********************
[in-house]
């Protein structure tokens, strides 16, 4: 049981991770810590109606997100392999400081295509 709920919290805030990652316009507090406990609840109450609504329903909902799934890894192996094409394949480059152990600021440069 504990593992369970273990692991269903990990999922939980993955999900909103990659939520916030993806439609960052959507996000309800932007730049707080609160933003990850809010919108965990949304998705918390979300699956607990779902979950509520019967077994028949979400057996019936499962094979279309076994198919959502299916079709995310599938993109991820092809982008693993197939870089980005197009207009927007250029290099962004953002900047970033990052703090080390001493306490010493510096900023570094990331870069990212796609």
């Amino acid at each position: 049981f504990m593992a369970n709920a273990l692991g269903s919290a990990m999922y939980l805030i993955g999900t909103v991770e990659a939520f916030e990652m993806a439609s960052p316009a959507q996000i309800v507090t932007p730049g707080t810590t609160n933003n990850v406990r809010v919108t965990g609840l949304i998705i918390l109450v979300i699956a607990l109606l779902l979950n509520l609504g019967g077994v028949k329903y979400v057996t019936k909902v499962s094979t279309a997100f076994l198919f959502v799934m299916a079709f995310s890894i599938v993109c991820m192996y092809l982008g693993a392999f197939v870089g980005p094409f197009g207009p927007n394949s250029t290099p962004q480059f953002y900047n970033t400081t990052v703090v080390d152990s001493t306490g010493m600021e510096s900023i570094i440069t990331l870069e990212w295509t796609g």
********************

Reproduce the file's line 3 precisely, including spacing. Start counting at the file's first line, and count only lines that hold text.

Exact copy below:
């Amino acid at each position: 049981f504990m593992a369970n709920a273990l692991g269903s919290a990990m999922y939980l805030i993955g999900t909103v991770e990659a939520f916030e990652m993806a439609s960052p316009a959507q996000i309800v507090t932007p730049g707080t810590t609160n933003n990850v406990r809010v919108t965990g609840l949304i998705i918390l109450v979300i699956a607990l109606l779902l979950n509520l609504g019967g077994v028949k329903y979400v057996t019936k909902v499962s094979t279309a997100f076994l198919f959502v799934m299916a079709f995310s890894i599938v993109c991820m192996y092809l982008g693993a392999f197939v870089g980005p094409f197009g207009p927007n394949s250029t290099p962004q480059f953002y900047n970033t400081t990052v703090v080390d152990s001493t306490g010493m600021e510096s900023i570094i440069t990331l870069e990212w295509t796609g």